THREE WAYS YOU CAN SELL MORE USING BALANCED SENTENCE
20th July, 2016
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"It was the best of times, it was the worst of times..." Dickens' famous introduction to A Tale of Two Cities is perhaps the most famous example of a balanced sentence in history. It’s so famous and effective that most people have forgotten that it's only the first in a series of beautifully balanced phrases that introduce the book.
by Richard Stone
But it isn't only literature that benefits from a nicely balanced turn of phrase. Consider Fiat's 'Hand built, by robots' or The Financial Times' 'No FT, No Comment’. Balance is clearly something writers of marketing words should care about, just as much as writers of novels.
So, here are my top three ways of introducing balance to your sentences.
Often when I proofread copy, I find that I can introduce balance to a pair of stilted sentences by joining them together using a comma, semicolon or em rule. The writer might have heard the balance in their head when they wrote it, but the chances are they read it without punctuation and mentally removed their own full stops as they proofread.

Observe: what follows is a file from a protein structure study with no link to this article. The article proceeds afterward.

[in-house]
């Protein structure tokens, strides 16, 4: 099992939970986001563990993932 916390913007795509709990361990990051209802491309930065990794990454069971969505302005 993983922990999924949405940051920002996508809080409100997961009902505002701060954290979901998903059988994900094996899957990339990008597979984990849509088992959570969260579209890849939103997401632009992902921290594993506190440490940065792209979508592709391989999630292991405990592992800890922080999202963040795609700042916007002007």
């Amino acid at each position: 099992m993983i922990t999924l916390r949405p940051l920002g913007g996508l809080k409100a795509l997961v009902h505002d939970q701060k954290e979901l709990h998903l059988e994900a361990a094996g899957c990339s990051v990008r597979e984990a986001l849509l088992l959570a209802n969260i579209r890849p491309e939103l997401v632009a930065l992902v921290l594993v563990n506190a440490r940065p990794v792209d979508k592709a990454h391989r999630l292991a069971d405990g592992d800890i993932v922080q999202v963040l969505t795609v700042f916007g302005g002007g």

For instance, "My fellow Americans, ask not what your country can do for you, ask what you can do for your country," would have been a much less effective statement had it been two sentences, padded out with unnecessary words.
It might sound facile, but just sticking a comma in the middle can often be the difference between two dry sounding sentences and one meaningful and balanced phrase.
However, not every sentence gets its balance from punctuation; often, the native rhythm of a sentence can be enough by itself. Ford Madox Ford's The Good Soldier opens with the phrase "This is the saddest story I have ever heard," deriving balance from alliteration.
Advertising slogans also often use this technique. For instance, Hitachi's classic 'Inspire the Next' uses the internal rhythm of four simple syllables and the balance provided by the N sound in 'inspire' and 'next' to bookend its cornerstone message.